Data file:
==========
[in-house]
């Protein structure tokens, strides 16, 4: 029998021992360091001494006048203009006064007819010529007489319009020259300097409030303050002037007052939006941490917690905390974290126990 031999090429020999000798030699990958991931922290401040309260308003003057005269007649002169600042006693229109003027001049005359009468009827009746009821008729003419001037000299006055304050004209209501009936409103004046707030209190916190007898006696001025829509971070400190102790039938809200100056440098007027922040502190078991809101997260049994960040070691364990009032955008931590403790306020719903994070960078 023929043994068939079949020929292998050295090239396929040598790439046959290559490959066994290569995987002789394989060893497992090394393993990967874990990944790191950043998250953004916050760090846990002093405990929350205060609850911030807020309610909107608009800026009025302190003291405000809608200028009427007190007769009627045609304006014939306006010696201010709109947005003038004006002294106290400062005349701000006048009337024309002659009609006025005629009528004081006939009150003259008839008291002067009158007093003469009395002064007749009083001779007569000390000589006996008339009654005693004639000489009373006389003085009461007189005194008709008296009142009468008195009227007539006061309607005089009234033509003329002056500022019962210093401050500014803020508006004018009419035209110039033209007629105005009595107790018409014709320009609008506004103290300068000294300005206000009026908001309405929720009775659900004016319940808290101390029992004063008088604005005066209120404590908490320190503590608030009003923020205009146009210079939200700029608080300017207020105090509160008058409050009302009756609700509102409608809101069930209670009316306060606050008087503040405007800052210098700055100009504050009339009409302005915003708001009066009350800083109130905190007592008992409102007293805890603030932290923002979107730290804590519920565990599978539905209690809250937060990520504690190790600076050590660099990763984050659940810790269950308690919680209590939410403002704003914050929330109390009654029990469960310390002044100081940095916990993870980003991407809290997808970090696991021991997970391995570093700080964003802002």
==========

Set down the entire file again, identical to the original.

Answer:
[in-house]
């Protein structure tokens, strides 16, 4: 029998021992360091001494006048203009006064007819010529007489319009020259300097409030303050002037007052939006941490917690905390974290126990 031999090429020999000798030699990958991931922290401040309260308003003057005269007649002169600042006693229109003027001049005359009468009827009746009821008729003419001037000299006055304050004209209501009936409103004046707030209190916190007898006696001025829509971070400190102790039938809200100056440098007027922040502190078991809101997260049994960040070691364990009032955008931590403790306020719903994070960078 023929043994068939079949020929292998050295090239396929040598790439046959290559490959066994290569995987002789394989060893497992090394393993990967874990990944790191950043998250953004916050760090846990002093405990929350205060609850911030807020309610909107608009800026009025302190003291405000809608200028009427007190007769009627045609304006014939306006010696201010709109947005003038004006002294106290400062005349701000006048009337024309002659009609006025005629009528004081006939009150003259008839008291002067009158007093003469009395002064007749009083001779007569000390000589006996008339009654005693004639000489009373006389003085009461007189005194008709008296009142009468008195009227007539006061309607005089009234033509003329002056500022019962210093401050500014803020508006004018009419035209110039033209007629105005009595107790018409014709320009609008506004103290300068000294300005206000009026908001309405929720009775659900004016319940808290101390029992004063008088604005005066209120404590908490320190503590608030009003923020205009146009210079939200700029608080300017207020105090509160008058409050009302009756609700509102409608809101069930209670009316306060606050008087503040405007800052210098700055100009504050009339009409302005915003708001009066009350800083109130905190007592008992409102007293805890603030932290923002979107730290804590519920565990599978539905209690809250937060990520504690190790600076050590660099990763984050659940810790269950308690919680209590939410403002704003914050929330109390009654029990469960310390002044100081940095916990993870980003991407809290997808970090696991021991997970391995570093700080964003802002």